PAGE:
Haemoglobinopathies and obstetric haematology Flashcards Preview

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Flashcards in Haemoglobinopathies and obstetric haematology Deck (47):
1

Where is erythropoietin (EPO) produced and why?

Produced in the kidneys in response to tissue O2 concentration.

2

What are the various types of normal haemoglobin?

Hb-A = 2alpha/2beta

Hb-F = 2alpha/2gamma

HbA2 = 2alpha/2delta

All normal Hb have 2 alpha and 2 non-alpha chains

3

The gene for alpha globin is on which chromosome?

16

4

The genes for gamma, delta and beta haemoglobins is on which chromosome?

11

5

What percentage of a normal adult's Hb is Hb-A?

>95%

6

What percentage of a normal adult's Hb is Hb-A2?

>3.5%

7

What percentage of a normal adult's Hb is Hb-F?

>1.0%

8

What are the haemoglobinopathies?

Structural Hb variants - eg HbS (Sickle), C, D, E etc, usually a single base substitution in globin gene = altered structure/function

Thalassemias (alpha or beta) - change in globin gene expression leads to reduced rate of synthesis of NORMAL globin chains. Pathology is due to imbalance of alpha and beta chain production (free globin chains damage red cell membrane)

9

Why might physiological anaemia and macrocytosis occur during pregnancy?

Plasma volume expands in pregnancy by 50%.

Red cell mass expands by 25%

Haemodilution occurs, maximally at 32 weeks

CDC define anaemia as Hb <11g/dL 1st and 3rd trimester and <10.5 in the 2nd trimester

10

What are the features of obstetric leukocytosis?

Mainly a neutrophilia, rising from the 2nd month to a peak range of around 9-15 in the 2nd-3rd trimester

Left shift may also be seen (myelocytes/metamyelocytes)

11

What are the features of gestational thrombocytopenia?

Platelet count usually >70x10^9/l

Platelet count falls after 20weeks and thrombocytopenia is most marked in late pregnancy

No pathological significance for mother or fetus

Recovers rapidly following delivery

Main issue in management is differentiation from other causes

12

What are the pregnancy-associated causes of thrombocytopenia?

Production failure: - severe folate deficiency

Consumptive 

Gestational

- Pre-eclampsia and HELLP syndrome

- AFLP

- DIC eg in abruption

- TTP/HUS

13

What are the coincidental causes of thrombocytopenia?

Production failure: - bone marrow infiltration/hypoplasia

Consumptive:

ITP: primary/secondary -

Viral (HIV, EBV) 

Sepsis Type 2B vWD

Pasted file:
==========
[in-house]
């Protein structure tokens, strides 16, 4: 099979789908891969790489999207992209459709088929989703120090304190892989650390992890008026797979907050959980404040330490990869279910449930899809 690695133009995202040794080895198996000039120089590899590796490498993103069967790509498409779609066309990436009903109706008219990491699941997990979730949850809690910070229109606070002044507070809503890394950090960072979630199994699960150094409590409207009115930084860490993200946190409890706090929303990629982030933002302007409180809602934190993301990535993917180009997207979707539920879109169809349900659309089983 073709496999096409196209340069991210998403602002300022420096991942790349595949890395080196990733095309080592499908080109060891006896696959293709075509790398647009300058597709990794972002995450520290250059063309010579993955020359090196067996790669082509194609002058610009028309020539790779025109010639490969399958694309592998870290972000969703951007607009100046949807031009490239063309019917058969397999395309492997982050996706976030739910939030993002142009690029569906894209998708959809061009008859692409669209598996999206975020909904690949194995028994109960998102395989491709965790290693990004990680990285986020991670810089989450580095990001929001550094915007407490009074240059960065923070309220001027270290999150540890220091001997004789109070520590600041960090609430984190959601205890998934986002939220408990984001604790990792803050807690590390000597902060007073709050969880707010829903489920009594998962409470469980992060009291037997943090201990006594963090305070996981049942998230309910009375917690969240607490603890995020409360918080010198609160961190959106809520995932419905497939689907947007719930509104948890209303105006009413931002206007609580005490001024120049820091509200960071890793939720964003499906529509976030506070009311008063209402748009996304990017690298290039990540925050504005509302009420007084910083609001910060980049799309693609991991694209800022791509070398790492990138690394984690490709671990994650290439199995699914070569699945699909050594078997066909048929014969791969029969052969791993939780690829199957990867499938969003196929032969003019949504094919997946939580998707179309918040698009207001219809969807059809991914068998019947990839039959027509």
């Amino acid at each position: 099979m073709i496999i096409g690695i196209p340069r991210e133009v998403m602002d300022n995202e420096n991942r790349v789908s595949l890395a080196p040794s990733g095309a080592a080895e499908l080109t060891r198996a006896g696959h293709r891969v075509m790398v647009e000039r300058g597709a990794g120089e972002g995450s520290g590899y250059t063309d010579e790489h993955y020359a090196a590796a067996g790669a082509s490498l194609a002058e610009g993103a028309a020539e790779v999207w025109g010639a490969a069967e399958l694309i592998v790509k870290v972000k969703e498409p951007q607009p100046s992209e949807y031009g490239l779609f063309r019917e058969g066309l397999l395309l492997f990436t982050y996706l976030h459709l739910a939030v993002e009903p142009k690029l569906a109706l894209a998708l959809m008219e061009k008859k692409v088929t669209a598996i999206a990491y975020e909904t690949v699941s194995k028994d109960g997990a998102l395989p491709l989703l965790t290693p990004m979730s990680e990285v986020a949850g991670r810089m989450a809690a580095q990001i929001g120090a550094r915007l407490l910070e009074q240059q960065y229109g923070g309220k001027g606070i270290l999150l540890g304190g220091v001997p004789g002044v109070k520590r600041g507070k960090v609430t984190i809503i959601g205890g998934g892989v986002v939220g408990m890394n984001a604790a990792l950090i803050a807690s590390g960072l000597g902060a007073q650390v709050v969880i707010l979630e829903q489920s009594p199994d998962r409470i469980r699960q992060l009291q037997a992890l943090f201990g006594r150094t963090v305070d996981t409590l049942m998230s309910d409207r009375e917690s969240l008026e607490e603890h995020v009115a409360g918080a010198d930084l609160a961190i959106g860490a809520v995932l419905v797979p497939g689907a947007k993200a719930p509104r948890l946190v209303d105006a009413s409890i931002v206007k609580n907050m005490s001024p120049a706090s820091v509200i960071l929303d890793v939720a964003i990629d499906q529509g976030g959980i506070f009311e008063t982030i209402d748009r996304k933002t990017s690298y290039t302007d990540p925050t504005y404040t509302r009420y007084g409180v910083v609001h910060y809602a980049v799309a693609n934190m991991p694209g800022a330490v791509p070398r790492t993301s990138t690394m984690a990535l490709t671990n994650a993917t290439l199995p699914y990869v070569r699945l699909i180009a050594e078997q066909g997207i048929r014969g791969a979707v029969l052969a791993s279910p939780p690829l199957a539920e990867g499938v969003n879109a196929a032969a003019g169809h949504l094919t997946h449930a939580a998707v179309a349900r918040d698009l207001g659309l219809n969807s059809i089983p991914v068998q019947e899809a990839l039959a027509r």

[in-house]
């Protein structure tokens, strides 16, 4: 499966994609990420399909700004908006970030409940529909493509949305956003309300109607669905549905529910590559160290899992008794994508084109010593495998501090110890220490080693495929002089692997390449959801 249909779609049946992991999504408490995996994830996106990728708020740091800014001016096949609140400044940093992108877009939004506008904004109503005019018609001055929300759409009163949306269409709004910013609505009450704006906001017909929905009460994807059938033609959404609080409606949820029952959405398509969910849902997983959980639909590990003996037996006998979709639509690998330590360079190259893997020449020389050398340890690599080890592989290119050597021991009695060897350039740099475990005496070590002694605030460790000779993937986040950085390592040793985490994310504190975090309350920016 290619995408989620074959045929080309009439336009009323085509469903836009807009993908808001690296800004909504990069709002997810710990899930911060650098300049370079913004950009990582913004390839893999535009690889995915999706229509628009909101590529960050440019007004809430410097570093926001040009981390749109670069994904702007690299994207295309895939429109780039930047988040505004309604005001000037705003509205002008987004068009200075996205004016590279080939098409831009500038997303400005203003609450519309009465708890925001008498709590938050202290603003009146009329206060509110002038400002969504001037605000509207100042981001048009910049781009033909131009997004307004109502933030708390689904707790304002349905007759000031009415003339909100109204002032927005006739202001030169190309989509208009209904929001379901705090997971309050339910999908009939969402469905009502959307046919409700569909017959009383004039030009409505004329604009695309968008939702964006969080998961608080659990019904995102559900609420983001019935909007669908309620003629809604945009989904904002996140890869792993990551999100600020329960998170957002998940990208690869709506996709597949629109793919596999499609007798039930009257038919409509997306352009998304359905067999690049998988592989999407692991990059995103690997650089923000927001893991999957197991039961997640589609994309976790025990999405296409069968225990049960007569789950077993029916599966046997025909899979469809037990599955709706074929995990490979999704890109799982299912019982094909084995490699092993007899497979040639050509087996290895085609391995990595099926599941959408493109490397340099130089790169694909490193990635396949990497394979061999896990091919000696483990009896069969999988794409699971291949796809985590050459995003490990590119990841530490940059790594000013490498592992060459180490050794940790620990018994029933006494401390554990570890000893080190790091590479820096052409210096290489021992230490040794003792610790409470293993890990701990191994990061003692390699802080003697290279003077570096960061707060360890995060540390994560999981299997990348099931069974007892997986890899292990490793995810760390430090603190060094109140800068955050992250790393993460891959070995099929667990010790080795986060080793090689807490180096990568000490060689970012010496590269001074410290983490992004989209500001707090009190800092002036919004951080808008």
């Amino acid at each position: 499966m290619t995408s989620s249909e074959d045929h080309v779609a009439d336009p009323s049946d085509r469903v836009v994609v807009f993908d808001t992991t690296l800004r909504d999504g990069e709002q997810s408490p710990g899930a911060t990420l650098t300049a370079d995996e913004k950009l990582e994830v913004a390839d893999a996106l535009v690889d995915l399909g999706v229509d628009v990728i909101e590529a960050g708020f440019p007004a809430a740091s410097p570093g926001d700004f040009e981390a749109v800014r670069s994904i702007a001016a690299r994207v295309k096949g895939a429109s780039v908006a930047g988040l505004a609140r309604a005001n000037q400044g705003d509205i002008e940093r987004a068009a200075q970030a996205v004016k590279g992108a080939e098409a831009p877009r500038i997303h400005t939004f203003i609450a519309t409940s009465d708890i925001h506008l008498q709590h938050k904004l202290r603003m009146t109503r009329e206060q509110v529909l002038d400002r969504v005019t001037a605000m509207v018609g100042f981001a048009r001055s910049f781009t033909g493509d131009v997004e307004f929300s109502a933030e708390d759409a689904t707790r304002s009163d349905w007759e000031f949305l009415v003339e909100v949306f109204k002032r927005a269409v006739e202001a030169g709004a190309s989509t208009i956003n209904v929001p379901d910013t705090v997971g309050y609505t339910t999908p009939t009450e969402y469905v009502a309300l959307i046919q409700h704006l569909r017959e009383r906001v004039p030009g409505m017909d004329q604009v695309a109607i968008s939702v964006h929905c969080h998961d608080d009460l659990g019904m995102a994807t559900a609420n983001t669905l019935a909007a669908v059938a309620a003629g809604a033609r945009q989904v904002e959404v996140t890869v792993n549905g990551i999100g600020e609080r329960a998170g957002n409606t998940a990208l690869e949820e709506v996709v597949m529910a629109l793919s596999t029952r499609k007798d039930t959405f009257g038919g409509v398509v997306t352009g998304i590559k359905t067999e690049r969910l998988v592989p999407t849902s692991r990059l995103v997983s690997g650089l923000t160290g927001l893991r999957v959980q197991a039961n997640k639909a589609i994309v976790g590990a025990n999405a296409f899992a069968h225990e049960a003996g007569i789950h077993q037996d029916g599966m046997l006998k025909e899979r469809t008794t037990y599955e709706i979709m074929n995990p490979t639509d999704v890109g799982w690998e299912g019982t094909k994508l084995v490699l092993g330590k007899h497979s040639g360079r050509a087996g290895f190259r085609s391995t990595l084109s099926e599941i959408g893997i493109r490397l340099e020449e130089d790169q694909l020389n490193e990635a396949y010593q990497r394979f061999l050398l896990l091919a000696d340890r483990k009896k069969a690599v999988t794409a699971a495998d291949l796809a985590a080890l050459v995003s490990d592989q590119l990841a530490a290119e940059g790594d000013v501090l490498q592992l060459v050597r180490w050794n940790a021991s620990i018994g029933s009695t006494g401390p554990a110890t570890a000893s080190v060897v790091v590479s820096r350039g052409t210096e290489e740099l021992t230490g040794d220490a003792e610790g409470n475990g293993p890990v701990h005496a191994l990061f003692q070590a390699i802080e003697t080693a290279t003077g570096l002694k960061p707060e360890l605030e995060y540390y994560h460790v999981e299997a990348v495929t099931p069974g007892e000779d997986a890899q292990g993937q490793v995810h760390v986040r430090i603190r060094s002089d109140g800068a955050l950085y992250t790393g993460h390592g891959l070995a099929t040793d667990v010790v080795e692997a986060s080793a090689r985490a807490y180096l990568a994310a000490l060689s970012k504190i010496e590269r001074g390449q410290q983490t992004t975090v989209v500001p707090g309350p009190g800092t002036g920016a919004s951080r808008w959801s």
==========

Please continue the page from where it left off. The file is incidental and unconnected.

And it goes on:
Hypersplenism Congenital

14

Why is pregnancy a pro-thrombotic state?

Evidence of platelet activation

Increase in many procoagulant factors

Reduction in some natural anticoagulants

Reduction in fibrinolysis

Rise in markers of thrombin generation

Rise in certain coagulation factors

15

What is the test of choice for diagnosing structural Hb abnormalities?

Hb electrophoresis

16

What are the microscopic features of thalassemic RBCs?

Small pale red cells (hypochromic/microcytic)

17

What battery of tests is performed for the diagnosis of haemoglobinopathies?

FBC/Film

Haemoglobin electrophoresis

Isoelectric focusing

High performance liquid chromatography (HPLC)

Heat stability, isopropanol (unstable Hb’s)

Oxygen dissociation curve (p50, high affinity)

DNA analysis (genetic counseling, prenatal Dx)

Mass spectometry

Kleihauer testing, Supravital staining, Sickle solubility

18

What is the the molecular basis of sickle cell disease?

- valine substituted for glutamine at position 6 of the β-globin gene

19

Why does the RBC 'sickle' in sickle cell disease?

Sickle Hb (Hb-S) polymerises at low oxygen tensions to form long fibrils (“tactoids”) which distort the red cell membrane and produce the classical sickle shape.

20

Why do the sickle cells have a short lifespan?

Haemolytic anaemia

21

What is haemolysis-associated haemostatic activation?

- Intravascular haemolysis releases Hb into plasma which quenches NO and generates ROS - The depletion of NO is associated with pathological platelet activation and tissue factor expression

22

What is sickle cell trait?

Hb Electrophoresis: Hb-S 45%, Hb-A 55%

Heterozygous Hb/HbS

23

What is sickle cell disease?

Blood count: anaemia (Hb 6-8g/dl)

Blood film: sickle cells

Hb Electrophoresis: Hb-S >95%, Hb-A 0%

Frequency: 1 in 200 African-Caribbeans, 1 in 60 West Africans

24

What are the acute complications of sickle cell disease?

Vaso-occlusive crisis - hands and feet (dactylitis), chest syndrome, abdominal pain (mesenteric), bones (long bones, ribs, spine), brain, priapism

Septicaemia

Aplastic crisis

Sequestration crisis (spleen, liver)

25

What are the chronic complications of sickle cell disease\/

- Hyposplenism - due to infarction and atrophy of spleen.

Renal disease: medullary infarction with papillary necrosis. Tubular damage - can’t concentrate urine (bed-wetting at night).

Glomerular – chronic renal failure/dialysis

Avascular necrosis (AVN) –femoral/humeral heads

Leg ulcers, osteomyelitis, gall stones, retinopathy, cardiac, respiratory

Mortality: ~ 0.5% per annum in UK

26

Why would you transfuse a sickle cell patient?

- Top up: splenic sequestration, aplastic crisis, pre-operative, acute chest crisis (usually when Hb <5g/dl)

27

What is the function of hydroxycarbamide and why would it be used?

Increases Hb F (time delay to polymerisation, reduced adhesion to endothelium, enhances NO)

Consider if >3 admissions with painful crisis in 12 months or 2 chest crisis (MSH study 1995)